Category Archives: General
Leeks Vinaigrette. We’ve seen this one before though the first time for Cook the Book Fridays. Whole leeks steamed until tender and then doused in tangy vinaigrette. This version, Leeks with Mustard-Bacon Vinaigrette, from David Lebovitz’s My Paris Kitchen has the added bonus of bacon in the dressing and chopped eggs on top, giving it a breakfast-y feel.
I grew leeks last summer in my backyard garden. I harvested the entire crop before the ground froze in December and have been steadily working my way through my supply. The leeks were medium-sized – not the giants found in the grocery store this time of year, but not the pencil-thin ones I love in the summer. This was a good way to use up the last of my store.
I admit that I’m always a bit baffled by this dish. It tastes great, but it’s awkward to prepare. You have the clean the leeks which involves slicing them almost to the root, making them hard to handle. You need to top off the ends to allow them to fit in the pot. They don’t really fit in a steamer. You are supposed to toss the cooked leeks with dressing. How do you do that? I found it was more like rolling them around to coat. I arranged the leeks vinaigrette on a platter, but serving it was a comedy show all its own. Then, we both sliced the leeks into manageable lengths. Why not start with that before cooking, tossing, serving, etc.?
So, I made it, we enjoyed it, but I still don’t get it. Maybe you need to be French to understand…
Eggs symbolize birth, rebirth, fresh starts, spring, so it’s fitting that this week’s recipe for Cook the Book Fridays, the Extra Edition for the fifth Friday in March, is eggy: Hard-cooked eggs with herb mayonnaise, which is better described as a simple salad topped with hard-boiled eggs.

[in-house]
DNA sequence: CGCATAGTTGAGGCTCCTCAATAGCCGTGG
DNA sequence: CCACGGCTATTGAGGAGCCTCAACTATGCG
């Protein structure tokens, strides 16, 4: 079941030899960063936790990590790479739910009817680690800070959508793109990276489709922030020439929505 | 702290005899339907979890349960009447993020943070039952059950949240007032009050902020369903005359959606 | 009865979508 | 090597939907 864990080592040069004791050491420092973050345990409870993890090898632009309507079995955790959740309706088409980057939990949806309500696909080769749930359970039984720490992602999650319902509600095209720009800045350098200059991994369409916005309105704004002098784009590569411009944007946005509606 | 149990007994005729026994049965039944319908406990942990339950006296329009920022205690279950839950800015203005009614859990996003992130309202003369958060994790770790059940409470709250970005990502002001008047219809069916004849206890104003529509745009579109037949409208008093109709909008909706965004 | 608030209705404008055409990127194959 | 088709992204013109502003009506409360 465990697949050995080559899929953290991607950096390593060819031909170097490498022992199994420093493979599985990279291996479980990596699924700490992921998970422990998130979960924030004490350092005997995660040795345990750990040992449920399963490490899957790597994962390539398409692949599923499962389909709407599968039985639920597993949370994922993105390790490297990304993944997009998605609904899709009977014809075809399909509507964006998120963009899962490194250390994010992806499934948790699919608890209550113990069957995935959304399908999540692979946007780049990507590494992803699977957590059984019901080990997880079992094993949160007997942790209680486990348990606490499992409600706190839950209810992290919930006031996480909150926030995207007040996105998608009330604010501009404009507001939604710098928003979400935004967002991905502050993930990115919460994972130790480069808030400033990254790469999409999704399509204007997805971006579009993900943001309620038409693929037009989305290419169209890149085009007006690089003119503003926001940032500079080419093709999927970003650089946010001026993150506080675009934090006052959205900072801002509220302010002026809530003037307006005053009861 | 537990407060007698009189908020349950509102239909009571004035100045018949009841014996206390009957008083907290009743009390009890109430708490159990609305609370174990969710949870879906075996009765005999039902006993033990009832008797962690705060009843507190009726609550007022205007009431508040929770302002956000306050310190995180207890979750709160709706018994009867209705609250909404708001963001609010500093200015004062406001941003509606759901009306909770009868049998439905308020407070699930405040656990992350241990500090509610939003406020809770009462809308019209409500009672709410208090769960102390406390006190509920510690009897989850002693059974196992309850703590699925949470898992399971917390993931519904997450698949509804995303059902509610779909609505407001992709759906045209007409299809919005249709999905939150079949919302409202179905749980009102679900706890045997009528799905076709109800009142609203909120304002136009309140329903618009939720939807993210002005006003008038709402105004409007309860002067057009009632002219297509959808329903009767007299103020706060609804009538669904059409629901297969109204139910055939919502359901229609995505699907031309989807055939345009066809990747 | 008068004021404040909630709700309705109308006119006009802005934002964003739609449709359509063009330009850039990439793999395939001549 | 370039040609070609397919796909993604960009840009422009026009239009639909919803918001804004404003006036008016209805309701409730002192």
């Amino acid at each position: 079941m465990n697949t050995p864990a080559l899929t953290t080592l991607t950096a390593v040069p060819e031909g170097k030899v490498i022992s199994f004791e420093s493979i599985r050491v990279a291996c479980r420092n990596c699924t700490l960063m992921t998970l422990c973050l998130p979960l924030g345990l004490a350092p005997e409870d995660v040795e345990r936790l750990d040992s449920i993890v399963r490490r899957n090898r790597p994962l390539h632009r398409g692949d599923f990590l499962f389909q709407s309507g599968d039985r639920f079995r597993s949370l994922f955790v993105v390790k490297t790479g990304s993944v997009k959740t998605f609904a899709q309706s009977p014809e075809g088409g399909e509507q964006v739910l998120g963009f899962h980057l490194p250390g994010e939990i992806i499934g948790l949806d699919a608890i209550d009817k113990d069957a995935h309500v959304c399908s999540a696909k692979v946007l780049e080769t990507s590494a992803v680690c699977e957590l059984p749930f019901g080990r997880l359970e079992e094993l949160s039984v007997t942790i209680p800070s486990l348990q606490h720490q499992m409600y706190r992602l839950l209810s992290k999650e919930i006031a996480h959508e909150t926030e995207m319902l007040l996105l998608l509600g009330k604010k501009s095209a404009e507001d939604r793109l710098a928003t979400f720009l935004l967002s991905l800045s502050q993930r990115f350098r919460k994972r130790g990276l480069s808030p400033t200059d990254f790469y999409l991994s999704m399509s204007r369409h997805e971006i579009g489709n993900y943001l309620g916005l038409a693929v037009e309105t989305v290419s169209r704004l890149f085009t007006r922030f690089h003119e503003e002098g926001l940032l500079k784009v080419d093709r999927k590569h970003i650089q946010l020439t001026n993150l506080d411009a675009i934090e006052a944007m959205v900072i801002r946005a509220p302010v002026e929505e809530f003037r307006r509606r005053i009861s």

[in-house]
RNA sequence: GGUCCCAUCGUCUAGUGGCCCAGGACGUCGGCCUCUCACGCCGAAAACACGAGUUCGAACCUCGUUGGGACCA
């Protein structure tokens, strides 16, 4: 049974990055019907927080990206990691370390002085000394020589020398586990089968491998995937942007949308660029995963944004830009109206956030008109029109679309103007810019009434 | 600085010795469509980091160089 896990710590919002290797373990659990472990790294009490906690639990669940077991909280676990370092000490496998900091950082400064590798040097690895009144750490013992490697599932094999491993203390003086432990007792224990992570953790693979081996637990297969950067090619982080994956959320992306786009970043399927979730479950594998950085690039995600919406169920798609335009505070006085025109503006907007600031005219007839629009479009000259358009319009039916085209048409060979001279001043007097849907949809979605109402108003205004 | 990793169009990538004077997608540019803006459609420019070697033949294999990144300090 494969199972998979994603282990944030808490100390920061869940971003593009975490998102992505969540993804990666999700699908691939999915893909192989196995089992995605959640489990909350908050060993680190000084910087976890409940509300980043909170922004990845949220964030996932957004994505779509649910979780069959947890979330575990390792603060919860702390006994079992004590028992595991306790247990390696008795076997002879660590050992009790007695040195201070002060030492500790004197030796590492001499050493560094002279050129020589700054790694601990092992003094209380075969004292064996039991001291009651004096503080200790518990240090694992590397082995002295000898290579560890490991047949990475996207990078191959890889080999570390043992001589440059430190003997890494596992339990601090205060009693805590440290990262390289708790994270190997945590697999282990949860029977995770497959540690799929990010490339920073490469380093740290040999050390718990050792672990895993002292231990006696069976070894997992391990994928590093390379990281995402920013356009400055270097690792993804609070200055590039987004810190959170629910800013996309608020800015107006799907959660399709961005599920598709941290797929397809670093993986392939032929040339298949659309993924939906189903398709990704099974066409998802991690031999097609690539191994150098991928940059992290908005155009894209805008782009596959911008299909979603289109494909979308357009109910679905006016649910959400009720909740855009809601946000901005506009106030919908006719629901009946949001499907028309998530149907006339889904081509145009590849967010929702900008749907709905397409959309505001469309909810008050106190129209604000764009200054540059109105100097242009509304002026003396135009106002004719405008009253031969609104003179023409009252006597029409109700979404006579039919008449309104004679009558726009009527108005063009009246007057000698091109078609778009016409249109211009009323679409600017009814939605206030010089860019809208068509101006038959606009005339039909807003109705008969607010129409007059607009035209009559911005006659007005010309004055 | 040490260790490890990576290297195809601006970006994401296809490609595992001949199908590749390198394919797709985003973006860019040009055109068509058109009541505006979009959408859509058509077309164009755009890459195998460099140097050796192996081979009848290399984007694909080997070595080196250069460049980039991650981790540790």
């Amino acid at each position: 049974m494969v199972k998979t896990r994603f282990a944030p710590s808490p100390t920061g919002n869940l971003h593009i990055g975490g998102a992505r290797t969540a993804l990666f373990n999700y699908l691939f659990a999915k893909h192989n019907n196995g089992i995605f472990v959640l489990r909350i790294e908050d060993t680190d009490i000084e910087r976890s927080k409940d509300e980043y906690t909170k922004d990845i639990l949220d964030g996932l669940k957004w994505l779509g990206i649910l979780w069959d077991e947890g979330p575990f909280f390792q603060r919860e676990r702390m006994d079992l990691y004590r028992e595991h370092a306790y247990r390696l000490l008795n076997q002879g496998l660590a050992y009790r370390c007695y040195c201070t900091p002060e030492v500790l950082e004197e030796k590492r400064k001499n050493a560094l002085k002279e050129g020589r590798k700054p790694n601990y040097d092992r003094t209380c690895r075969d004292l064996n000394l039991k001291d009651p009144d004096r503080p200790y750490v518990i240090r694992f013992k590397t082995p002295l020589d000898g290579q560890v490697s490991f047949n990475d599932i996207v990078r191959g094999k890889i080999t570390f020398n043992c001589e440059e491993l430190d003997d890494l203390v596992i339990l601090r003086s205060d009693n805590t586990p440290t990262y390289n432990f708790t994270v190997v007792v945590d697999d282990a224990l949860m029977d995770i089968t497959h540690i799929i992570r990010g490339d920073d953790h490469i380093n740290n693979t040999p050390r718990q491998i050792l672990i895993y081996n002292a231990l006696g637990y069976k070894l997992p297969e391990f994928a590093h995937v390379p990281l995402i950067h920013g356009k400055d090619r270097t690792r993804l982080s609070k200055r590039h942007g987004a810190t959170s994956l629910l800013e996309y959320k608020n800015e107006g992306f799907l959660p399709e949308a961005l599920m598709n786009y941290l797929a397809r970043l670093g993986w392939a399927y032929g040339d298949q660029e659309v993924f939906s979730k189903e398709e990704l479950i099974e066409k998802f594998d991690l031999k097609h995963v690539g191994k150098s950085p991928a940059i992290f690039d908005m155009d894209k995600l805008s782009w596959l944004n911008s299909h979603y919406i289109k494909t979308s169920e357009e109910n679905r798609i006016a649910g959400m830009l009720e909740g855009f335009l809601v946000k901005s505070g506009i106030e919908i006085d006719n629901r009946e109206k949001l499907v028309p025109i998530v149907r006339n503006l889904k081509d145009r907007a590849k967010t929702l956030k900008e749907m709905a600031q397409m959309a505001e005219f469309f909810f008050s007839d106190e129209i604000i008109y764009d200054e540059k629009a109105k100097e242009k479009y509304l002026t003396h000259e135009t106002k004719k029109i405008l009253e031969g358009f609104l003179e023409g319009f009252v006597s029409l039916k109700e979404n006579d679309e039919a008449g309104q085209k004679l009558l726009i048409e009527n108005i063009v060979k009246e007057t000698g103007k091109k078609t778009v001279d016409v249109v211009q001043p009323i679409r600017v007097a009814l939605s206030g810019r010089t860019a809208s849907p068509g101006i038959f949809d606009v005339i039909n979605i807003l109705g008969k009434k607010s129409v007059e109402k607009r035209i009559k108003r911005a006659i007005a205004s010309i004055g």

I’ve spent a long time figuring out the best way to cook hard-boiled eggs. As simple as it seems, there are many different methods out there. While David adds eggs to boiling water and simmers them, I find the cooking time varies widely depending on the temperature of the eggs. Are they cold, coming straight from the refrigerator? Are they room temperature? How long have they been sitting out? I find the most reliable method for me is to place eggs in a pot, cover them with water, and start heating. When the water comes to a boil, cover the pot, remove it from the heat, and let the eggs cook in the residual heat (14-15 minutes for large eggs). That’s how I cooked my eggs.
The component of this recipe that makes it special is the mayonnaise. Some people are intimidated by making their own mayonnaise. I usually use it from the jar, but for special occasions, it’s simple to make in the food processor. David’s recipe was just the right balance. And then, to gild the lily, minced shallots and herbs are added for maximum deliciousness. I couldn’t find chervil but used tarragon. Making the mayo the day before allows the flavors to mellow.
Everything comes together as a salad. A bed of lettuce topped with halved grape tomatoes and hard-cooked eggs are dolloped with the mayonnaise. I also sprinkled extra minced shallots and tarragon over the top. The salad makes a perfect lunch. I really enjoyed the flavors, but… I really prefer a salad that’s tossed with dressing for an even coating. When dolloped, or when dressing is served on the side, it’s not ideal for me. So… I would make this again, but I would toss the lettuce with the mayonnaise first, then top with the tomatoes and eggs.
I made extra hard-boiled eggs, and I’ll use the leftover mayonnaise to make some deviled eggs this weekend.
Happy Passover or Happy Easter to whoever is celebrating! Spring is here!